Thursday, January 13, 2011

More Marrakesh--Much More

all photos by Laini Taylor

We were in Marrakesh for five days in the beginning of December. Planning the trip, I didn't know how much time to allow. Some travelogs online said a couple of days was "enough," as the city is not heavy on "sights," but I took that advice with a grain of salt. Traveling with Clementine, we wouldn't be in a rush. We have always liked to rove when we travel -- wander, draw, photograph, nibble things, browse, stroll, meander, traipse, loll. Five days seemed like a good bet.

As it turns out, five days was both too much and not nearly enough.

We didn't begin to scratch the surface. We saw only a smidge of the sights, but at the same time, we weren't sorry to leave. Alas, we didn't love Marrakesh.

I really thought I would. I've been reading Tahir Shah and My Marrakesh for a few years, drooling. I was sure I would be daydreaming of buying and restoring an old riad or something. And there were fabulous things about Marrakesh, but it was also dense and noisy and dirty and not actually beautiful. At least, my opinion of it is that it is not a beautiful city. It is, however, a city full of beautiful things, and striking vignettes, and energy. And also fumes and touts and liars and geez, avoid those henna women. They're scary! 

Here are some images of the city.

{much more below!}

Bab Agneau

The heart of Marrakesh is the Jemaa el-Fna, which also happens to be one location in my forthcoming book, Daughter of Smoke and Bone

the Jemaa el-Fna

It's this big, sprawling, irregular square in the center of the medina. It's hard to describe. It's a low-slung place with none of the grandeur of an important European square -- with no notable architecture here, except for the minaret of the Koutoubia Mosque visible in the middle distance. The Jemaa is all about people. The UNESCO designation "Masterpiece of Oral and Intangible Heritage of Humanity" was created specifically for the protection of this place, with its storytellers and gnawa music, acrobats, magicians, snake-charmers, and more. Isn't that a wonderful designation?

With the snake charmers and all it is touristy, sure, but at heart it is as Moroccan as Morocco. Here's a sample of the crowd at darkfall:

There are double- and triple-decker tourist restaurants on all sides of the square, serving mediocre tajines and couscous with terrace views.

Because of baby bedtime, we didn't experience much of nighttime Jemaa, just a few glimpses before setting off to get lost trying to find the riad again. 

Here are more evening pictures in the souks. The souks are the labyrinthine marketplaces all weaving together in the center of the medina, a different one to each type of goods: carpets, leather, metalwork, etc.

Marrakesh was too mad and trafficky, zooming motorbikes in narrow alleys, donkey carts, etc, to set Clementine down very much, hence all the pictures of Jim packing her on his chest.

nap time

But a growing girl must do some squiggling and wiggling, to which end we tried to hit at least one "sight" each day where she could run free. One such was the Palais de la Bahia, a 19th Century palace that is a series of ornate, interlocking courtyards and gardens slowly falling into ruin.

Post-wiggle sip:

Another lovely spot was the Medersa Ben Youssef, a 16th Century Koranic school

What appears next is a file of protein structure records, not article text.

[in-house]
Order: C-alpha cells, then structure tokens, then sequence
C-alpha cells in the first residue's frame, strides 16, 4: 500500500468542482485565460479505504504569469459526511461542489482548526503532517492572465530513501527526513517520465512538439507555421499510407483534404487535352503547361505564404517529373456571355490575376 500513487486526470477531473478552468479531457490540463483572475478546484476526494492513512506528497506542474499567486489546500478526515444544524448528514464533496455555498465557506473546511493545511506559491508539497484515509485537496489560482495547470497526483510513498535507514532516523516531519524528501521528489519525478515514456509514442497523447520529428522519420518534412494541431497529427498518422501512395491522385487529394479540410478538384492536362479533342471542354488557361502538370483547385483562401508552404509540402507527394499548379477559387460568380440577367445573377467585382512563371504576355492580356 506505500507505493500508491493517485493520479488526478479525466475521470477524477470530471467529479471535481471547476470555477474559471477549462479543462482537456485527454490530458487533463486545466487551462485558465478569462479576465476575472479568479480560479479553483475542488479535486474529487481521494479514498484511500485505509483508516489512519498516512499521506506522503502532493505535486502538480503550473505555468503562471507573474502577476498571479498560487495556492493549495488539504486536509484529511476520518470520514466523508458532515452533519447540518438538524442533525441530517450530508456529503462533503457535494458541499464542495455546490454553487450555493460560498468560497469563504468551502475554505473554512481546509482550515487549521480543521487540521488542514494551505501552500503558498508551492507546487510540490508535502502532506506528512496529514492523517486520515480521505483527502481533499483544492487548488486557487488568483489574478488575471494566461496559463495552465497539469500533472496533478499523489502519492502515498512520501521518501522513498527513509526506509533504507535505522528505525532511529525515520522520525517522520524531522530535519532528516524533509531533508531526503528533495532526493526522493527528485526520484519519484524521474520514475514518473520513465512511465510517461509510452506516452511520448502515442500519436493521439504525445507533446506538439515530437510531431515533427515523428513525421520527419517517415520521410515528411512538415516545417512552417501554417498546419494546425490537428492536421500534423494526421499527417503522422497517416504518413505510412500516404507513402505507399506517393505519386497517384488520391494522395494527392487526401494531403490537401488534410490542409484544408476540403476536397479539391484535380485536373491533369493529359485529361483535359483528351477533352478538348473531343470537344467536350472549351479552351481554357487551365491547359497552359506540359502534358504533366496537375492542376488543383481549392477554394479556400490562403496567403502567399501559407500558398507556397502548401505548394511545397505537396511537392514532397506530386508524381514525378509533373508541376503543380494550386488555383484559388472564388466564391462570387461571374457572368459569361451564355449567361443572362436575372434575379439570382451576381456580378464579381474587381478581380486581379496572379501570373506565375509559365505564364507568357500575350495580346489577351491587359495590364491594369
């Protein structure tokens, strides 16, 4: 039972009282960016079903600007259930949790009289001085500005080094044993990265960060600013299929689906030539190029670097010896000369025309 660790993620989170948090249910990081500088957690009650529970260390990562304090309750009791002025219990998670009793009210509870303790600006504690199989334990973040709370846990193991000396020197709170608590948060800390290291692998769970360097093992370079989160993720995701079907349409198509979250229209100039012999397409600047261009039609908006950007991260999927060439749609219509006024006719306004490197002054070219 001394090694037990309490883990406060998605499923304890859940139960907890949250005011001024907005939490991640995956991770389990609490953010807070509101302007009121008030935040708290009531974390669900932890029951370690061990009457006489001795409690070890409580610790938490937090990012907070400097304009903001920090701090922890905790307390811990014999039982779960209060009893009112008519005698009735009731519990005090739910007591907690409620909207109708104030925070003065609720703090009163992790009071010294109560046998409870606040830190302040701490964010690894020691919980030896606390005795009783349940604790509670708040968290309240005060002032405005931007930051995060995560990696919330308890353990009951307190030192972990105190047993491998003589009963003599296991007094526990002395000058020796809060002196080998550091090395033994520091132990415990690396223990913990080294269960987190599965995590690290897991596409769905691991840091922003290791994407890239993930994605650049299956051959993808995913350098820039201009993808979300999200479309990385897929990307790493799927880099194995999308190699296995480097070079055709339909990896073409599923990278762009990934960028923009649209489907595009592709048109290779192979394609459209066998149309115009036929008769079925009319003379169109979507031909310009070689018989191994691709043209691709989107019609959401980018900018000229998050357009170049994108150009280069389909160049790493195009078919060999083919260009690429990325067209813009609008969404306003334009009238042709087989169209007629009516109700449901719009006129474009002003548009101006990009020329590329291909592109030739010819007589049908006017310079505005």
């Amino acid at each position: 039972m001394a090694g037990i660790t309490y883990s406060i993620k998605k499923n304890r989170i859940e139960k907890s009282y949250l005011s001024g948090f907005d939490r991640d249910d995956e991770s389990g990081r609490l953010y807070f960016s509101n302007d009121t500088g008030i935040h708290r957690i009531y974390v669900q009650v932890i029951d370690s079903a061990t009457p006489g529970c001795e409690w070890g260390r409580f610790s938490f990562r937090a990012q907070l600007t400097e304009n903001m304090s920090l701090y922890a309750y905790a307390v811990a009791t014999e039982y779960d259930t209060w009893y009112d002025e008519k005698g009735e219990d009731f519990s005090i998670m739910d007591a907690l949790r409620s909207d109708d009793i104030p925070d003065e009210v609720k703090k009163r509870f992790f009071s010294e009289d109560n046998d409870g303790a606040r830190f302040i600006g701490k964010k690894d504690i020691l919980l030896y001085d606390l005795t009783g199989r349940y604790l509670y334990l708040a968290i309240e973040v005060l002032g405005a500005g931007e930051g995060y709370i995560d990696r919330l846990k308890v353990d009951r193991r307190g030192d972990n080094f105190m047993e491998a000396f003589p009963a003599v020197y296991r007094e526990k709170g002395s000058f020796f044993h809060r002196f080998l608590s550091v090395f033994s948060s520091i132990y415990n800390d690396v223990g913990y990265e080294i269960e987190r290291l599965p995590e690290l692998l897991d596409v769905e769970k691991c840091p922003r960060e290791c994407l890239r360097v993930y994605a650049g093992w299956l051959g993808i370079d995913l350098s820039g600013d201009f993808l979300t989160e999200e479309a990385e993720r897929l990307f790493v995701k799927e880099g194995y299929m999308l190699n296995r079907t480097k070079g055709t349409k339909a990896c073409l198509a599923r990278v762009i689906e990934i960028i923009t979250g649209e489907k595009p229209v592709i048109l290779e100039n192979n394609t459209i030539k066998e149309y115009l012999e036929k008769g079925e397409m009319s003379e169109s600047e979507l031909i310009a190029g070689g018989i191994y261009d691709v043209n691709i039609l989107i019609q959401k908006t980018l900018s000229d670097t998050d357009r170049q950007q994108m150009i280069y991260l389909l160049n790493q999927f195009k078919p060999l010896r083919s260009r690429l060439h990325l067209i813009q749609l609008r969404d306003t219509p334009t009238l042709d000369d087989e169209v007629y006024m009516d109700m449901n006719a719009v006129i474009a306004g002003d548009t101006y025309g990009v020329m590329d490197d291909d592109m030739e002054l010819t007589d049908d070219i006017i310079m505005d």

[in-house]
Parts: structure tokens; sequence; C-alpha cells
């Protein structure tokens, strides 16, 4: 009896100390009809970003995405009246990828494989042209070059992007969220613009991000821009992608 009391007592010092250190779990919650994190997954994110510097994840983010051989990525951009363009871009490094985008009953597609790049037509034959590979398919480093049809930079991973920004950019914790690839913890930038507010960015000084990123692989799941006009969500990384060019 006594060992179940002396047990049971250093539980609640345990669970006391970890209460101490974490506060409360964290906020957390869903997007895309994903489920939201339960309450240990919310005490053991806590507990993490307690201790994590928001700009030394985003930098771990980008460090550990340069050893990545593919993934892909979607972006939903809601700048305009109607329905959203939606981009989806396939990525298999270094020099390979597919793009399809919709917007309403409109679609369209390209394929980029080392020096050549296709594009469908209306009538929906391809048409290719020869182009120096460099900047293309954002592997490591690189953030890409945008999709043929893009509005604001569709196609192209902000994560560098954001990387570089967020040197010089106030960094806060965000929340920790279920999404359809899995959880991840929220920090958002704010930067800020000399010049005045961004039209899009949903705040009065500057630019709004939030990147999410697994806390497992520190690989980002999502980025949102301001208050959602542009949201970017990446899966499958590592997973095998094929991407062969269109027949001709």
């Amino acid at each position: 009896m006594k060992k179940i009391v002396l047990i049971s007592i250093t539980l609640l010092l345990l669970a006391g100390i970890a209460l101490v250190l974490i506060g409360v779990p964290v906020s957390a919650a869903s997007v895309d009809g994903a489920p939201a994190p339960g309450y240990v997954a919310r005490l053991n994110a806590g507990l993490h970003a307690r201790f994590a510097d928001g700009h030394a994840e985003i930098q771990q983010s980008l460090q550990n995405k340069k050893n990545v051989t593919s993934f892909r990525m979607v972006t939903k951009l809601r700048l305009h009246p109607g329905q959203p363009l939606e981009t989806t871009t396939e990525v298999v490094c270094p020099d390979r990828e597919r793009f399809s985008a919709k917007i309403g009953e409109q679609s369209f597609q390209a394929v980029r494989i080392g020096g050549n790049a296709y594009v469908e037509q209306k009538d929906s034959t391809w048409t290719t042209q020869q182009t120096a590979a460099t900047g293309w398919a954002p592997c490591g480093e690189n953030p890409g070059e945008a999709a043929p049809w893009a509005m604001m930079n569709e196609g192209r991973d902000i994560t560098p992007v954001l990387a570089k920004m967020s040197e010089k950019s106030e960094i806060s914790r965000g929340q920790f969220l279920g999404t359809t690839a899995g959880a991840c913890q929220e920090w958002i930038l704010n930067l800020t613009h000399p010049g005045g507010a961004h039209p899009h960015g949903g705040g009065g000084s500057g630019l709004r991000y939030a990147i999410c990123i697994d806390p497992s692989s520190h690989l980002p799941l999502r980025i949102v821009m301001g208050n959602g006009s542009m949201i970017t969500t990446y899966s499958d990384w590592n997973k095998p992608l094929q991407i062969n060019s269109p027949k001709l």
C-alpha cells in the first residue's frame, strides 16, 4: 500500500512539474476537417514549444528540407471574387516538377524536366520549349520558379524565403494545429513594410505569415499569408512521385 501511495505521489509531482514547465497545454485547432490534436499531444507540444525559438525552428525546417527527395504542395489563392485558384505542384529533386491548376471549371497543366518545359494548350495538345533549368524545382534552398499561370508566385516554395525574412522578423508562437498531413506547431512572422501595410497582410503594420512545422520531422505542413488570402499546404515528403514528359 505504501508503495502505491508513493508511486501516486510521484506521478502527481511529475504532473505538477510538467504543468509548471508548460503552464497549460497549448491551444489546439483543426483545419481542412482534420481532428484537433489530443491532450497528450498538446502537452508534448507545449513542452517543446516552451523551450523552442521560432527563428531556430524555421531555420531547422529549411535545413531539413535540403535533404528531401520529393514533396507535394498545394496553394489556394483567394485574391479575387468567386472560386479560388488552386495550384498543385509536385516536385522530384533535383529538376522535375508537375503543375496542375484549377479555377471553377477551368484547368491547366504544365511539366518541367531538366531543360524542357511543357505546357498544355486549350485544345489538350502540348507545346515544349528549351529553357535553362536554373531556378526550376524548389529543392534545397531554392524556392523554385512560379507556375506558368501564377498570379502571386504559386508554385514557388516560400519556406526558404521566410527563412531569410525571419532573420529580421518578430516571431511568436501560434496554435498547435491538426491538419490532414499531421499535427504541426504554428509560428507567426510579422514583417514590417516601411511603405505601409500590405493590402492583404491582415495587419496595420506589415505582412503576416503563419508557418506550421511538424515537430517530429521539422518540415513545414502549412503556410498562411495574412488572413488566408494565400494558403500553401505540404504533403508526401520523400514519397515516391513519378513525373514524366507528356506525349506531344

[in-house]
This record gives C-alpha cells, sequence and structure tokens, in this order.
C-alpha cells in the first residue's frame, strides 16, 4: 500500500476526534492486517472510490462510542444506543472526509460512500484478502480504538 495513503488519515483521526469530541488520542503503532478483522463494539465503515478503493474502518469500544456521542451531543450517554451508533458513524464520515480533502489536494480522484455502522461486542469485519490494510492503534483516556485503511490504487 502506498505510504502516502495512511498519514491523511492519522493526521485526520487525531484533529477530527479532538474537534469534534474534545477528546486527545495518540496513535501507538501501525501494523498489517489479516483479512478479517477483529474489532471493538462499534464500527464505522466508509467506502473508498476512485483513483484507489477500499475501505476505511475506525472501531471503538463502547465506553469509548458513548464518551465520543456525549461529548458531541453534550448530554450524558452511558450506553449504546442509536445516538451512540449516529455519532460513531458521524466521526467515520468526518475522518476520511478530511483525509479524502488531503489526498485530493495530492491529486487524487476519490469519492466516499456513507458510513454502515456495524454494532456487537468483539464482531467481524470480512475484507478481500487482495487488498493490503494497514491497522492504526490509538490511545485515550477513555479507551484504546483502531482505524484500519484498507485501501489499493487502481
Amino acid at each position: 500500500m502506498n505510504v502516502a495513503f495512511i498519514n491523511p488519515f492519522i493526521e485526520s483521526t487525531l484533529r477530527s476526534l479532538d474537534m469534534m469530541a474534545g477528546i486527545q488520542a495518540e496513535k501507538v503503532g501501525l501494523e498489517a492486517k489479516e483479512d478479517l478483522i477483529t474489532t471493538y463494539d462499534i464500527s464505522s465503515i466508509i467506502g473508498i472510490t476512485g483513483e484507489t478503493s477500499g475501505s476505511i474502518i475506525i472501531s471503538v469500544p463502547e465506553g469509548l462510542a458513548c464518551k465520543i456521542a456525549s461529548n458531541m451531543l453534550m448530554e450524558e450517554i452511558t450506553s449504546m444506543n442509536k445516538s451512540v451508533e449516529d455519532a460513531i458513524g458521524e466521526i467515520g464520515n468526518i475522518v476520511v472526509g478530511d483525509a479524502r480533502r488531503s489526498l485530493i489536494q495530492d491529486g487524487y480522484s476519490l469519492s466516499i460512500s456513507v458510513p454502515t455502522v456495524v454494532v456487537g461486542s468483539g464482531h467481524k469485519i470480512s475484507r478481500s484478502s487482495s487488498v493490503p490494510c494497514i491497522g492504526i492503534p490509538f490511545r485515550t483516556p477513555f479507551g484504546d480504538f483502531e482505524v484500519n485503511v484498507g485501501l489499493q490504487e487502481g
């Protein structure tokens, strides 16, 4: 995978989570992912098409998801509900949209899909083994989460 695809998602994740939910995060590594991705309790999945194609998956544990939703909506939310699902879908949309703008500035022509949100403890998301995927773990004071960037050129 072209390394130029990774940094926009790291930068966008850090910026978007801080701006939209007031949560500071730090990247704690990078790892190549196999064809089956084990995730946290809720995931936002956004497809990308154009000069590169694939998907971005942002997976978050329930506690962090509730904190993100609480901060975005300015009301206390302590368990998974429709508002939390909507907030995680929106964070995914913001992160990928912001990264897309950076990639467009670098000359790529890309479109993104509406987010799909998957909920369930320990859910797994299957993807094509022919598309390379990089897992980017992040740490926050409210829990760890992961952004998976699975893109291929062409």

considered to be the most beautiful structure in Marrakesh.

Can you believe this plasterwork? The mosaic? The wood carving? One thing about Morocco: the decorative arts are thriving. As I have heard and read and now observed, the traditional crafts and apprenticeship system are ongoing, which is a wonderful thing. In many countries, I think, if you bought a historic property, you wouldn't be able to find artisans who still knew how to do the old decorative work. Not so Morocco. Throughout the souks you will find fondouks, or workshops, where they are working away as they ever have, with the same hand-held tools.

But one of Clementine's favorite things to do was shop. In this jewelry shop, to prolong our browsing, the owner Mohammed encouraged Clementine to play to her heart's content. Happy little girl!

Later, wearing some of the spoils, along with some leftover strawberries, apparently:

She loved carpet shops too, but that was later, in Essaouira. We didn't brave any carpet shops in Marrakesh. The haggle-misery was too oppressive. Only later, with a personal recommendation from an expat, did we dare to carpet shop, and it was fruitful :-)

For all the various difficulties traveling with a toddler in Morocco, I should add that it is an extremely child-friendly and child-affectionate culture, and Clementine was welcomed everywhere. Hugged and kissed and entertained and given gifts. People could not have been warmer or sweeter to her. Also, the food was easy: couscous, cooked vegetables, breads, soft vegetable salads, jams. There were lots of cats and donkeys and camels, to her delight, and an abundance of her namesake fruits to play with and eat. We changed diapers wherever we could make it work, and I nursed discreetly in public without incident or raised eyebrows. 

Of course, we were always on the alert that she not toddle off a wall or pitch through the gaping balusters of some kasbah roof terrace, or jump in a fountain or into the path of a horse-drawn caleche. It wasn't restful, but it worked, and I hope it is the first of many exciting trips to come!

Oh, and randomly, Clementine in her brand-new word-speaking, took to calling out "Habibi!" with great clarity and glee. That's beloved in Arabic. She would sometimes crow it over and over, and it tickled all who heard it. Funny, after we left Morocco, she pretty much stopped. How did she know?

Thanks for perusing my looong post. Now good night!


Marianne said...

It may not be a beautiful city, but you certainly found plenty of beautiful things to photograph! I love your photographs and honestly, could Clementine be any cuter?

nikkebirde said...

I've always dreamed of going Morocco! It looks amazing! I just don't know what I would eat. Was the food good?

, said...

I like that you didn't LOVE it, it gives a much more honest review of the place. And Clementine is an absolute DARLING in those pictures, oh my God.

Jane said...

your photos are beautiful! It's very interesting to hear about Morocco

Carrie said...

The pictures are beautiful and Clementine is absolutely gorgeous! It must have been fun to see everything through her eyes.

andalucy said...

Great photos. I just might snatch some of those and pretend I took them. ;-)

Now I'm trying to puzzle out whether or not I *loved* Marrakesh. We were there for only two days and with older children. I definitely loved the experience of being there. Though not beautiful in the way some European cities are (it's too poor and dirty for that) it is ceaselessly interesting.